1,225. That’s how many 3v3 games we played as a league in it’s first year of existence. Not all were great, but at it’s best, 3v3 proved to be an entertaining product that had a little something for everyone. It’s fine to hope that it improves overtime, but the league has always done a good job of evolving to what’s needed. But, as 1st seasons go, I’d say it was a success. Let’s knock out 3 final topics to close out the 3v3 season.
1. Pistons GT Has Their Defining Moment
Pistons GT is an incredibly interesting franchise. They have had some of the best players in the league on their team, but also a few of the worst. Their peaks have been as high as you can go, but their valleys have been some of the lowest. Heck, Coach Duone won Coach of the Year in Season 1 despite the team having a negative point differential. If that’s not the very essence of Pistons GT, I don’t know what is. This 3v3 season very much represented their franchise as a whole. Some very impressive highs and some very disappointing lows. They got swept out of the 1st round of the Slam Open, only to respond and make the Switch Open Finals. They trade Radiant right after that in a move that could’ve tanked the season, but instead Ant leads them to a freaking title. It’s very Pistons GT. Regardless, here they stand, the first team to win a 3v3 title. Like Knicks Gaming, we’ll look back on this team forever, as the first winner of a mode that is going to become a staples this league for years to come. Ramo gets his defining moment, as one of the iconic players in league history and now a well decorated one. Ant receives his vindication after being traded twice this season, giving the Pistons the long-term answer at PG they’ve always searched for. BagMotion completes a beautiful journey, from leaving to team to see the birth of his daughter, to winning a title for her on the biggest stage. Detroit is a great champion, one we will look back on kindly over the years.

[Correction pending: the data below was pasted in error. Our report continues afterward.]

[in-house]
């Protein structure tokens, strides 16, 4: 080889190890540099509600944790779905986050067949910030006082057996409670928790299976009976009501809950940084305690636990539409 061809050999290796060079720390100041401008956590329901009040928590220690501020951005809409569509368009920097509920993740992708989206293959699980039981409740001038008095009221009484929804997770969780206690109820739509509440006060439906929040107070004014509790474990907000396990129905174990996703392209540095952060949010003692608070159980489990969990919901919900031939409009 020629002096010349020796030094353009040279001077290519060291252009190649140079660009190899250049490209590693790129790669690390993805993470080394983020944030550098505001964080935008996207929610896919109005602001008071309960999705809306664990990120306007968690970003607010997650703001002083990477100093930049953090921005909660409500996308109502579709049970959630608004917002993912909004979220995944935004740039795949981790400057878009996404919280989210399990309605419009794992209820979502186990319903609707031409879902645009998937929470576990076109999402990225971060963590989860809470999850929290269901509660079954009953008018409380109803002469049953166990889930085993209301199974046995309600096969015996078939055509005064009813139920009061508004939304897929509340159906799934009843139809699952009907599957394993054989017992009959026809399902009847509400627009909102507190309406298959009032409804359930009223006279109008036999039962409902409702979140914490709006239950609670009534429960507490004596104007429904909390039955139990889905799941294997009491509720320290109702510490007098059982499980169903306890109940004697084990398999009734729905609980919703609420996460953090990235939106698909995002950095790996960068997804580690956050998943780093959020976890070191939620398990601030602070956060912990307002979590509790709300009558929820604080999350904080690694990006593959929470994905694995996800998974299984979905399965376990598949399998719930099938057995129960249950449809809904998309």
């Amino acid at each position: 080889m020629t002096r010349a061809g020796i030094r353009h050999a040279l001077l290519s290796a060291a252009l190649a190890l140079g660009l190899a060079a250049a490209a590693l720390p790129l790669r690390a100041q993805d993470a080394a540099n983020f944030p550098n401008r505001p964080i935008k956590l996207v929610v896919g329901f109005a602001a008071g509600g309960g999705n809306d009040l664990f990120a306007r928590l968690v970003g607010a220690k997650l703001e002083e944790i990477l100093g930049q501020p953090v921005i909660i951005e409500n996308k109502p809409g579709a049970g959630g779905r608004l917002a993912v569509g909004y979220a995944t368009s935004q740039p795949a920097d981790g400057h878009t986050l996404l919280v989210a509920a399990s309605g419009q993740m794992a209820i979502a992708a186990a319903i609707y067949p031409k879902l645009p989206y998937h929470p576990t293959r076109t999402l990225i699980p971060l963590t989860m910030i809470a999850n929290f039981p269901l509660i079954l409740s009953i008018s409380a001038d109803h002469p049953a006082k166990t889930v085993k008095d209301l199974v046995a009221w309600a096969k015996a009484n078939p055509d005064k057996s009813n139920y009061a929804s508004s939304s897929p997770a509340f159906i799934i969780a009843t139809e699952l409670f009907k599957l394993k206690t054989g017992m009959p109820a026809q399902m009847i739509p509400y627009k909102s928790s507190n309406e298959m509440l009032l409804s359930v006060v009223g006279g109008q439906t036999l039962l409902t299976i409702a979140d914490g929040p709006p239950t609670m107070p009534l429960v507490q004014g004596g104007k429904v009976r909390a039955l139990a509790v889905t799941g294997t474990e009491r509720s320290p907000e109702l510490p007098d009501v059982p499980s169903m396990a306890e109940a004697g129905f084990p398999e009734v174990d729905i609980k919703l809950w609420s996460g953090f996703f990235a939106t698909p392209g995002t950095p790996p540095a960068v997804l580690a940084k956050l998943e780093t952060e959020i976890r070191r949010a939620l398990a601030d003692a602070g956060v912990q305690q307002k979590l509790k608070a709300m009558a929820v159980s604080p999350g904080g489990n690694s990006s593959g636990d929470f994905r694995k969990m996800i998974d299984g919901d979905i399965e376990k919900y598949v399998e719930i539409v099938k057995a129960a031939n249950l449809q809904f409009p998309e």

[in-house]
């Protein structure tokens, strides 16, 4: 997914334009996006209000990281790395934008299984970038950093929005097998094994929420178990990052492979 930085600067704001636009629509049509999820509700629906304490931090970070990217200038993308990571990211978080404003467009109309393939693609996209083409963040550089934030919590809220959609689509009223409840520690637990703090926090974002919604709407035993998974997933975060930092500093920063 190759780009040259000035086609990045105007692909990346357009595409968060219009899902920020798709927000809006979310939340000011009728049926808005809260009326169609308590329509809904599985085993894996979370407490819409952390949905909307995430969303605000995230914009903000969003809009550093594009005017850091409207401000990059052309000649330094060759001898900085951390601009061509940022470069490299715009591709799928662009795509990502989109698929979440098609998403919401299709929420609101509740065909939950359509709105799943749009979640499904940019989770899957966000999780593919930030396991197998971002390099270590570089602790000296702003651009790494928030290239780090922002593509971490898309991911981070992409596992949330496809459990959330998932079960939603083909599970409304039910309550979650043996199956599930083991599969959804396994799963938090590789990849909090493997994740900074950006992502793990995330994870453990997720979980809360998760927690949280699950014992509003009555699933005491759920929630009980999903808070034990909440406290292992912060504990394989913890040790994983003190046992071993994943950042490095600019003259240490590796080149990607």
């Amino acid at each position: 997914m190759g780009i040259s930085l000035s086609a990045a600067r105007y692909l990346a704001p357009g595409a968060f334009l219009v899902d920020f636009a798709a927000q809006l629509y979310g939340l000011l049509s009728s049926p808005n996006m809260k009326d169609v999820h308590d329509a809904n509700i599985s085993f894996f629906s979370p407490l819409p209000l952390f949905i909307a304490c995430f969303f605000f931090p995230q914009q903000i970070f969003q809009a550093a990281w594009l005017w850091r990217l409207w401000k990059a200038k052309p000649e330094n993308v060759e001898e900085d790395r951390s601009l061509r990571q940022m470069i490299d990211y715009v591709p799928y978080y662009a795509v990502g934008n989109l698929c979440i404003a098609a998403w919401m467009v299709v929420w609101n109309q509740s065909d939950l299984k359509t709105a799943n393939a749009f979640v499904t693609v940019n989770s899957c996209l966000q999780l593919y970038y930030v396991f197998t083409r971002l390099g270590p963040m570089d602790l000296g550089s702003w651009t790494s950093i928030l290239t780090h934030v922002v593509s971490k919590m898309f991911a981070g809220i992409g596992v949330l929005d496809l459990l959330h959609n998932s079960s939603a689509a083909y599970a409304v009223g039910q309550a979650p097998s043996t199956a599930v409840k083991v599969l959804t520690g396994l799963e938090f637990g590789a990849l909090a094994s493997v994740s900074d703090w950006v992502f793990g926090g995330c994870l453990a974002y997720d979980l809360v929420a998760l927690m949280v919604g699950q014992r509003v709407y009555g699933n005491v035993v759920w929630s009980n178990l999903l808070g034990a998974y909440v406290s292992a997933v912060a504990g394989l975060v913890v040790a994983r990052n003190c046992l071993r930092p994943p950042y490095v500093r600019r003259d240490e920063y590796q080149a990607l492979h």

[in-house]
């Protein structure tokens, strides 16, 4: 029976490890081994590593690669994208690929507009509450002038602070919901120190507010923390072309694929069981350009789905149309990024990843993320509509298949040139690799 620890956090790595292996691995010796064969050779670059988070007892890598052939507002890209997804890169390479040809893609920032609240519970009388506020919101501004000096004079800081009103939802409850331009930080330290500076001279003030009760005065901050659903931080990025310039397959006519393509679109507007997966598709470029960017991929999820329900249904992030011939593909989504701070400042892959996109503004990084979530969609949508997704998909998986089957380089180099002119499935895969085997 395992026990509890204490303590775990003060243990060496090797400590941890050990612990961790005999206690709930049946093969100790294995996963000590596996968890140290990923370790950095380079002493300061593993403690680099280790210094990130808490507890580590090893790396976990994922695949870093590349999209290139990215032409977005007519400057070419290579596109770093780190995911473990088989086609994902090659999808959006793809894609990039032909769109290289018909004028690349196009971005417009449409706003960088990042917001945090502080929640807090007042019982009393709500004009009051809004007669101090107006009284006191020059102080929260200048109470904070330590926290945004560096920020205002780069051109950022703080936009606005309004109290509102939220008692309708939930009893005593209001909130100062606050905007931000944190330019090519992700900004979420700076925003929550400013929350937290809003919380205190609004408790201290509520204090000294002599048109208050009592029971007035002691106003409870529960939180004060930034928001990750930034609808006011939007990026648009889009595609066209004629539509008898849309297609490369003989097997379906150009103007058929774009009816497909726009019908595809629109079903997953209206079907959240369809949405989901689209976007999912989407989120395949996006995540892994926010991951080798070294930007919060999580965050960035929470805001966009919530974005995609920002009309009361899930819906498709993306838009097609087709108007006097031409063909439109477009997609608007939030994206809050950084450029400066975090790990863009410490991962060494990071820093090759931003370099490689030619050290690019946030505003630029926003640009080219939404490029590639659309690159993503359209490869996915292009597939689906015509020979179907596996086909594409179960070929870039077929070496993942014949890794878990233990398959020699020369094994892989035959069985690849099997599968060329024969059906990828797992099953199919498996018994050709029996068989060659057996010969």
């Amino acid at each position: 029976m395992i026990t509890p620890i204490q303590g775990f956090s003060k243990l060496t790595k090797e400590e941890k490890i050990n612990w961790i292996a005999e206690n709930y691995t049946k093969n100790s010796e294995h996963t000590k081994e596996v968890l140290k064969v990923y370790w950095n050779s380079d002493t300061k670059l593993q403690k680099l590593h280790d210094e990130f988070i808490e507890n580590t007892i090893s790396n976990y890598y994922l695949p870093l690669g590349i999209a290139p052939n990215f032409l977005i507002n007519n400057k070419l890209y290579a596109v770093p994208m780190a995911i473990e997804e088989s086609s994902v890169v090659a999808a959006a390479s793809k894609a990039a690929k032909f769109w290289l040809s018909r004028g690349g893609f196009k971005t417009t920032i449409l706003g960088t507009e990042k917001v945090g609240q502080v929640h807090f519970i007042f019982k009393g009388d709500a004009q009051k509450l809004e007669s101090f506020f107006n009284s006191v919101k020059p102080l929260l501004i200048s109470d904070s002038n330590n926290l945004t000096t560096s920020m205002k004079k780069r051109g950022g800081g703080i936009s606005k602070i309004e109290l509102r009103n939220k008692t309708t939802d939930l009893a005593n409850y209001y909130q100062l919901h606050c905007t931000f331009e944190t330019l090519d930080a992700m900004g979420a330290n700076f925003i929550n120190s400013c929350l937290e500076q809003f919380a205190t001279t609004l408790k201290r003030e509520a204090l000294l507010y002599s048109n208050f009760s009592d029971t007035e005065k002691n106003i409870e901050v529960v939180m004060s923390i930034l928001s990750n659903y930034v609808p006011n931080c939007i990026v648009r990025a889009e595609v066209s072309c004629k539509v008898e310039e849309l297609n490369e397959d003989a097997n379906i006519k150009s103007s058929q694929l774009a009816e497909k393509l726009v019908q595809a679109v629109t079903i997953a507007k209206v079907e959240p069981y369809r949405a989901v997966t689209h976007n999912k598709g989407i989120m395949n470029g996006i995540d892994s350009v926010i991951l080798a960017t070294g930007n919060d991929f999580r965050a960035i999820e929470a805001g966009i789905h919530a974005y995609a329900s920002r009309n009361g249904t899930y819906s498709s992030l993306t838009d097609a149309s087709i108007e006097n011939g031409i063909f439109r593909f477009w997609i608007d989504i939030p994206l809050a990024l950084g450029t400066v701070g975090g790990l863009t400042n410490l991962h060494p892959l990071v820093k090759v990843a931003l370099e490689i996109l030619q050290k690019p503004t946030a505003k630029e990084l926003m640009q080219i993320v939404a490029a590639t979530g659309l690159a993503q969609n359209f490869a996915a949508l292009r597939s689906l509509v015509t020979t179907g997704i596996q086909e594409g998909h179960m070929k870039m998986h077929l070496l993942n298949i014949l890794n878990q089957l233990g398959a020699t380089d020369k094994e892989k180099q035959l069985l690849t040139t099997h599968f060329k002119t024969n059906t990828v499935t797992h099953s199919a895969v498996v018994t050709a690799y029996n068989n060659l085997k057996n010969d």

2. Wizards DG Falls Just Short
This Wizards DG roster finishing 2nd is nothing to be ashamed of. Kapp is good, but this week made his limitations clear, he’s not exactly Dre out there with his handle. While Dayfri playing lock and Awkward playing more off-ball defense showed off their incredible versatility, they never played the same brand of 3v3 aas everyone else. Heck, it worked all the way up to the Finals, but it just feel flat at the end. Getting 2nd hurts, especially for a franchise that has won so much. Still, you have to wonder if any of this will carry over to 5v5. Will Kapp have any confidence issues after falling short? Will Brich or Newdini be cold after not playing on stage for a whole week? Do they have enough offense even if everyone is playing at their best? So many questions stand in the way of this Wizards DG team and a title. The good news is that no team is better at finding the answers they need in the biggest moments. But weirdly enough, for the 2nd time this season in a Finals, they didn’t have it.
3. 3v3 Comes To A Close
3v3 is here to stay. A lot of 5v5 purists came into the season already convinced that it was going to be a waster of time. Many of them were proven wrong, but it’s going to be hard to flip everyone. It’s a very different game mode than 5v5. The pace, the spacing, the lack of defense at times, the pure mount of games played, it’s just all very different. I think 3v3 was at it’s best this season when there were real stakes. Too many tiny individual games that were a bit meaningless in the long run. 1225 games is an incredible number, with 24 teams, that means that teams played an average of 51 games. That’s a lot of games! Heck, some players and teams have played over 80 3v3 games this year. The only other complaint I’d have is that the builds were little too slow. I think making the games even faster paced and dynamic would add some excitement and that starts with the player builds and archetypes. Outside of that, I enjoyed 3v3 this season much more than I thought I would. I had some doubts, but all in all, 3v3 lived up the hype.